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Review: Wacky Races - Nintendo DS

by Steven Williamson on 25 July 2008, 10:07

Tags: Wacky Races, Eidos (TYO:9684), DS, Wii, Racing

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Retro cartoon racing!

Wacky Races: Crash & Dash isn’t your typical racer. Inspired by the vintage Hanna-Barbera cartoon, which is celebrating its 40th anniversary this year, the game features all of the mad-cap racers from the series, including the hirsute stone-age Slag Brothers, the muscle-bound lumberjack Rufus Ruffcut and of course the villainous Dick Dastardly and his sniggering side-kick Muttley.

Like the cartoon, Wacky Races: Crash & Dash simply involves 11 colourful characters taking part in a series of races where they use the unique abilities of their vehicles to try and gain an advantage over their opponents.

Aside from the main ‘Wacky Rally’ mode, where you take part in various stages each consisting of three races, the options are limited. You can jump straight into a single race without having to unlock any of the characters - a nice change from other racing games - or you can simply try out some of the awful mini-games, the likes of which you’ll encounter anyway in the main game mode. The omission of a multiplayer mode is the first indication that Wacky Races: Crash & Dash is a poor substitute for far better racing games that are out there.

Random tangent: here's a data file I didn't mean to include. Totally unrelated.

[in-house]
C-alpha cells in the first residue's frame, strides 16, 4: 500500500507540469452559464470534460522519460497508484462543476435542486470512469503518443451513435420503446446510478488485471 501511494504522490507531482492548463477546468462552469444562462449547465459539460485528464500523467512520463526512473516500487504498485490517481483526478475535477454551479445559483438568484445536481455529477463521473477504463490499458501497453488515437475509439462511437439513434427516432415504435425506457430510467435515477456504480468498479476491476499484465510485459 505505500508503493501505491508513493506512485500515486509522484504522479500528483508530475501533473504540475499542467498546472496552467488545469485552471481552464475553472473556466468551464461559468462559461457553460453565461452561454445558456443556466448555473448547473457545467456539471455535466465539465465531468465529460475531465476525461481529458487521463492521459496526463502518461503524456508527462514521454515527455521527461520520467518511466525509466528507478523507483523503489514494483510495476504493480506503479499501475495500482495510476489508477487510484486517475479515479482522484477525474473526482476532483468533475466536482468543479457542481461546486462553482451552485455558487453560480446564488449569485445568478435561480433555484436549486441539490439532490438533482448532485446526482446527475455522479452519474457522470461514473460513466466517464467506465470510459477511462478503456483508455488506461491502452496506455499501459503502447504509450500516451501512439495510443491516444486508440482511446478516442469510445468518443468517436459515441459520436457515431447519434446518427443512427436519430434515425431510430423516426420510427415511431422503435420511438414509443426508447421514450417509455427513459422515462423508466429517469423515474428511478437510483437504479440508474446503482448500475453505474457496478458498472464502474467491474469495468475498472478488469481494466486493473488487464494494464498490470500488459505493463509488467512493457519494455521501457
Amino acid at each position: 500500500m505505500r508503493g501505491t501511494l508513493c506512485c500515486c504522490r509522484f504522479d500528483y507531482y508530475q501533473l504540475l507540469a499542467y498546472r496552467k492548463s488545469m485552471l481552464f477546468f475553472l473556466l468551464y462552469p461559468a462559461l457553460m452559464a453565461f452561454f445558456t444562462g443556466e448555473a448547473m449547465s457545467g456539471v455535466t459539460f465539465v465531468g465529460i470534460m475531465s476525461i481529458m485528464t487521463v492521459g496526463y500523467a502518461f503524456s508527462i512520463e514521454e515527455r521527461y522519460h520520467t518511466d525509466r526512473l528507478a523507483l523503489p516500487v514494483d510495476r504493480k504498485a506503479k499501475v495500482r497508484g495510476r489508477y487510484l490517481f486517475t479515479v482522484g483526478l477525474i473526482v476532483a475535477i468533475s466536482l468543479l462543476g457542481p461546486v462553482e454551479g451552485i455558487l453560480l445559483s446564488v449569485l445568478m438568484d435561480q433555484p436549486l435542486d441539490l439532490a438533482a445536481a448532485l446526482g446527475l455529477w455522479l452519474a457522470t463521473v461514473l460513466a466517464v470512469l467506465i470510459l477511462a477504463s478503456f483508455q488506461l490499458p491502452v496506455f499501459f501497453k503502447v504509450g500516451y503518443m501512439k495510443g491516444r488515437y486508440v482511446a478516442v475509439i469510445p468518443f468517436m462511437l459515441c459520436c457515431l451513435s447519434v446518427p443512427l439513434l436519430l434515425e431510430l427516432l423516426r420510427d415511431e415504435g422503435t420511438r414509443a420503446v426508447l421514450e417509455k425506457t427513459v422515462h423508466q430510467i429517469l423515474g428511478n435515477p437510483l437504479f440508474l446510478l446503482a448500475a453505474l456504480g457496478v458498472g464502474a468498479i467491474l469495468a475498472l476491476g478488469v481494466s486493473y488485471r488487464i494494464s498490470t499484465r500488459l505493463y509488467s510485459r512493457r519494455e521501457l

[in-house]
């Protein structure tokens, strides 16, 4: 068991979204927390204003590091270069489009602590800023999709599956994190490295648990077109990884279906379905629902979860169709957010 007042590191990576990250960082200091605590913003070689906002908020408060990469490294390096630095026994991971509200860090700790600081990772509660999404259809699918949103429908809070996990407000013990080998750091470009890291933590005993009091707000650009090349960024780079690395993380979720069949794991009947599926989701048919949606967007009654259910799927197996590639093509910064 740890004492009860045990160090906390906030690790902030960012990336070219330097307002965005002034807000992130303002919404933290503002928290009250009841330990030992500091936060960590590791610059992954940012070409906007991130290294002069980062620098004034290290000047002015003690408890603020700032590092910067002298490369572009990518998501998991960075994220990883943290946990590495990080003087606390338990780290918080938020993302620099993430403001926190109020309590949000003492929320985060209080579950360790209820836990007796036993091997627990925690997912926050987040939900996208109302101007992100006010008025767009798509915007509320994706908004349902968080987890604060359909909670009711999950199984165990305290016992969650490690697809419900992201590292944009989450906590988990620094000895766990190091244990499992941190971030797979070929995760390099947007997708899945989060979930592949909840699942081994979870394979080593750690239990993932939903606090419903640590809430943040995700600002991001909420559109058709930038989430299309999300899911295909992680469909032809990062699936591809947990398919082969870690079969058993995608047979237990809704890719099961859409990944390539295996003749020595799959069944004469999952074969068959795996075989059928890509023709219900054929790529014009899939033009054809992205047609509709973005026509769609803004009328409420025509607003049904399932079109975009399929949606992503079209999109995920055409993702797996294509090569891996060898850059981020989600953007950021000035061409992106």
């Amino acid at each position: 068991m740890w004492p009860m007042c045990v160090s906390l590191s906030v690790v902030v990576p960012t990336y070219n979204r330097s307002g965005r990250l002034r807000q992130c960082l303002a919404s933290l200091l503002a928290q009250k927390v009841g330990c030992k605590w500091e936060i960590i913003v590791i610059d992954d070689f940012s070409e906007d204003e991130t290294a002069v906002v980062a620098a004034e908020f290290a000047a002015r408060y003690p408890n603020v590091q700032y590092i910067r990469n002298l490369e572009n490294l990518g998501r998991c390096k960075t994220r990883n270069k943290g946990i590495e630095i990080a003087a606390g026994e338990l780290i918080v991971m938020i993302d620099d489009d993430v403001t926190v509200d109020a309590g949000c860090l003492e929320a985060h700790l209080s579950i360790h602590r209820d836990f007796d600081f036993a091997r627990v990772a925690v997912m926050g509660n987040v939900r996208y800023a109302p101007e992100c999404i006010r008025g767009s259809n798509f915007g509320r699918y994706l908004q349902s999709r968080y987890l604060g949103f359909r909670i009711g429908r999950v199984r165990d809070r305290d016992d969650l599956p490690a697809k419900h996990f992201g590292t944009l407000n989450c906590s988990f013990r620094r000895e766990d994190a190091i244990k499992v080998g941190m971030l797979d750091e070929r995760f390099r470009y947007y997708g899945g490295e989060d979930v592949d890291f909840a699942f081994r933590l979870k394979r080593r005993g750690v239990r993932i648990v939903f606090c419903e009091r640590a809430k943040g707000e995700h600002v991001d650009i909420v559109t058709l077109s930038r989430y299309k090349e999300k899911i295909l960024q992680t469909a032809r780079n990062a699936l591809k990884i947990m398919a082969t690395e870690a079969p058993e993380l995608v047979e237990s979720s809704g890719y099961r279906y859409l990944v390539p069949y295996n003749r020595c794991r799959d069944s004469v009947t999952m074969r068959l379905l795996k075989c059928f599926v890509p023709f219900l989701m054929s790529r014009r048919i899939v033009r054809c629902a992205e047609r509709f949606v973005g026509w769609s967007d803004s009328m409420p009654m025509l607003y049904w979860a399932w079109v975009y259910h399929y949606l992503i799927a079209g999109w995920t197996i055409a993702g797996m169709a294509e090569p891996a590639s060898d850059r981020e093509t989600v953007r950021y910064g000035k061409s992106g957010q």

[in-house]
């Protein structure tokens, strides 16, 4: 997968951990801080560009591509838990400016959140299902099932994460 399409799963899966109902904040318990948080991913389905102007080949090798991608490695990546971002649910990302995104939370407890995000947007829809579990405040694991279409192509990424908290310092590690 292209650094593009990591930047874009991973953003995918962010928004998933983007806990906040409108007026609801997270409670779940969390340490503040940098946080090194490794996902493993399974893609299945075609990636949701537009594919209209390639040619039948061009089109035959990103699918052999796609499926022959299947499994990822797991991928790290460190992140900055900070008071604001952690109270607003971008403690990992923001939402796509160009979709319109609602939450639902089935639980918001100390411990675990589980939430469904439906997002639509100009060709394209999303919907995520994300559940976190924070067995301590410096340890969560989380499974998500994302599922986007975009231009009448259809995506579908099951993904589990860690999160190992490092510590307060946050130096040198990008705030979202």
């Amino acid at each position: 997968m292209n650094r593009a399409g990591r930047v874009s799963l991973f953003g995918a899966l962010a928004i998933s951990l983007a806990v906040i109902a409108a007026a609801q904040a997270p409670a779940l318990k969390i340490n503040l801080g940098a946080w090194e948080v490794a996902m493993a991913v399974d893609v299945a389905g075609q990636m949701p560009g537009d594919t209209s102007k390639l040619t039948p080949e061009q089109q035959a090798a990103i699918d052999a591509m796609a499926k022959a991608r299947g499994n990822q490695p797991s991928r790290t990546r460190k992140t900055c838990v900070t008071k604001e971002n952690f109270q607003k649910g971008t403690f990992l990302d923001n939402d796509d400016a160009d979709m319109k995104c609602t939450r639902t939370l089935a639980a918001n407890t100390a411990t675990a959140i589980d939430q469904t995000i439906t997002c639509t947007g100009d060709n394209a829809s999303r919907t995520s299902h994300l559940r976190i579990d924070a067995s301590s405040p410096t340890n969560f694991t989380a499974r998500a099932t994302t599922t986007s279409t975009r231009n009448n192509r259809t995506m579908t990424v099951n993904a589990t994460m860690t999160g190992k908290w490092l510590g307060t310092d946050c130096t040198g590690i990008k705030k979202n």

You could argue that Wacky Racers is supposed to be different than standard racers, after all these racers aren’t a normal bunch of characters with 'normal' vehicles, but different isn't always good and although there are plenty of nostalgic moments that will appeal to fans of the series rather than racing enthusiasts, it's core gameplay is far too simple to keep you interested.

The original theme tune plays prior to each race and it’s nice to be able to jump into any of the famous vehicles from the show, including Penelope Pitstop’s Compact Pussycat and the The Ant Hill Mob’s Bulletproof Bomb, without having to unlock them.

There’s also plenty of high-jinx from Dick Dastardly who darts off ahead of the pack, setting up devious traps to prevent his pursuers from winning each race. The race commentary also mimics that in the series and provides some entertainment as you dash and crash your way cross-country jostling for position with the other racers,

The nostalgic trip down memory lane is fun for a short while, but in terms of gameplay the Wacky Races license has been used and abused badly.

Continued Overleaf